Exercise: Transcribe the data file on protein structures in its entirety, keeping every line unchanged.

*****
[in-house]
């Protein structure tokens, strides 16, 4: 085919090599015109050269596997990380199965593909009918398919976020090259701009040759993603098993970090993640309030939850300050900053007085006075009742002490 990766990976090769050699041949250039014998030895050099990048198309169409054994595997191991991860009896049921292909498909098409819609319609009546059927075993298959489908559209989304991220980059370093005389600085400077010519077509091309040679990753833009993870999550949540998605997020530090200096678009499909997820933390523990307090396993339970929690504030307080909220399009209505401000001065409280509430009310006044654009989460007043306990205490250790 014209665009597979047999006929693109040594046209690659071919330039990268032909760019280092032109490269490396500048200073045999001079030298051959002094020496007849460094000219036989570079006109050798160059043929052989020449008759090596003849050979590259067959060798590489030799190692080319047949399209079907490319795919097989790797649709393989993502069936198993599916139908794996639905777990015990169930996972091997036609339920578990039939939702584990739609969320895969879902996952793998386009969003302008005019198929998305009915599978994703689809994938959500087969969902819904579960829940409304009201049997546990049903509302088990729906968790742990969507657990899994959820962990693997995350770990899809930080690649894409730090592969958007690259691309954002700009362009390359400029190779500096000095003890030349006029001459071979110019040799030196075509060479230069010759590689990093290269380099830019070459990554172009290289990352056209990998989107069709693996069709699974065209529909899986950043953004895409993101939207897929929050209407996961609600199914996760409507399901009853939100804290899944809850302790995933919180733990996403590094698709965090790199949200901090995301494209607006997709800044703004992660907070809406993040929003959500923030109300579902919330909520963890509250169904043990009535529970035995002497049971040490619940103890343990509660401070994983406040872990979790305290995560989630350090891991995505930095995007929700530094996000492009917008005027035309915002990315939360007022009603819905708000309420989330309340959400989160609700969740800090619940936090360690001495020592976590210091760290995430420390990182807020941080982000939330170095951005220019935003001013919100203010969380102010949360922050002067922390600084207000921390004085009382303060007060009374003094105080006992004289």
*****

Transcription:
[in-house]
């Protein structure tokens, strides 16, 4: 085919090599015109050269596997990380199965593909009918398919976020090259701009040759993603098993970090993640309030939850300050900053007085006075009742002490 990766990976090769050699041949250039014998030895050099990048198309169409054994595997191991991860009896049921292909498909098409819609319609009546059927075993298959489908559209989304991220980059370093005389600085400077010519077509091309040679990753833009993870999550949540998605997020530090200096678009499909997820933390523990307090396993339970929690504030307080909220399009209505401000001065409280509430009310006044654009989460007043306990205490250790 014209665009597979047999006929693109040594046209690659071919330039990268032909760019280092032109490269490396500048200073045999001079030298051959002094020496007849460094000219036989570079006109050798160059043929052989020449008759090596003849050979590259067959060798590489030799190692080319047949399209079907490319795919097989790797649709393989993502069936198993599916139908794996639905777990015990169930996972091997036609339920578990039939939702584990739609969320895969879902996952793998386009969003302008005019198929998305009915599978994703689809994938959500087969969902819904579960829940409304009201049997546990049903509302088990729906968790742990969507657990899994959820962990693997995350770990899809930080690649894409730090592969958007690259691309954002700009362009390359400029190779500096000095003890030349006029001459071979110019040799030196075509060479230069010759590689990093290269380099830019070459990554172009290289990352056209990998989107069709693996069709699974065209529909899986950043953004895409993101939207897929929050209407996961609600199914996760409507399901009853939100804290899944809850302790995933919180733990996403590094698709965090790199949200901090995301494209607006997709800044703004992660907070809406993040929003959500923030109300579902919330909520963890509250169904043990009535529970035995002497049971040490619940103890343990509660401070994983406040872990979790305290995560989630350090891991995505930095995007929700530094996000492009917008005027035309915002990315939360007022009603819905708000309420989330309340959400989160609700969740800090619940936090360690001495020592976590210091760290995430420390990182807020941080982000939330170095951005220019935003001013919100203010969380102010949360922050002067922390600084207000921390004085009382303060007060009374003094105080006992004289």